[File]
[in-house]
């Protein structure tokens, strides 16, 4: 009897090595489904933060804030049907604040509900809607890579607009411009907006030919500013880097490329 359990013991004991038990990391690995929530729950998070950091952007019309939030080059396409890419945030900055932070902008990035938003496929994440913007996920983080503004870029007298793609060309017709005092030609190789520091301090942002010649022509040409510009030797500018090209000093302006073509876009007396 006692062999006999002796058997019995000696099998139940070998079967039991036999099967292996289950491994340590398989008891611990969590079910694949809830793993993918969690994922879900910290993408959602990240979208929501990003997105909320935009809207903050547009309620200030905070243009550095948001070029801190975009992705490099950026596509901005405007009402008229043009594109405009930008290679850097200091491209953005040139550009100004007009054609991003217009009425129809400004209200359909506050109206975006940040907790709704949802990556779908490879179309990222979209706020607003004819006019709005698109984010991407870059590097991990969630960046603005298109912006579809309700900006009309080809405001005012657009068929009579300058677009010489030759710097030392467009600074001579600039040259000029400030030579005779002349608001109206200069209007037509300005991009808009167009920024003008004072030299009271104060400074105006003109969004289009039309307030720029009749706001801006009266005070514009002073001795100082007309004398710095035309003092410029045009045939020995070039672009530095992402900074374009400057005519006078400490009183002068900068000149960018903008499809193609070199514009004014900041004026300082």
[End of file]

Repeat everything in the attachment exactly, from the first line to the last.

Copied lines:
[in-house]
């Protein structure tokens, strides 16, 4: 009897090595489904933060804030049907604040509900809607890579607009411009907006030919500013880097490329 359990013991004991038990990391690995929530729950998070950091952007019309939030080059396409890419945030900055932070902008990035938003496929994440913007996920983080503004870029007298793609060309017709005092030609190789520091301090942002010649022509040409510009030797500018090209000093302006073509876009007396 006692062999006999002796058997019995000696099998139940070998079967039991036999099967292996289950491994340590398989008891611990969590079910694949809830793993993918969690994922879900910290993408959602990240979208929501990003997105909320935009809207903050547009309620200030905070243009550095948001070029801190975009992705490099950026596509901005405007009402008229043009594109405009930008290679850097200091491209953005040139550009100004007009054609991003217009009425129809400004209200359909506050109206975006940040907790709704949802990556779908490879179309990222979209706020607003004819006019709005698109984010991407870059590097991990969630960046603005298109912006579809309700900006009309080809405001005012657009068929009579300058677009010489030759710097030392467009600074001579600039040259000029400030030579005779002349608001109206200069209007037509300005991009808009167009920024003008004072030299009271104060400074105006003109969004289009039309307030720029009749706001801006009266005070514009002073001795100082007309004398710095035309003092410029045009045939020995070039672009530095992402900074374009400057005519006078400490009183002068900068000149960018903008499809193609070199514009004014900041004026300082």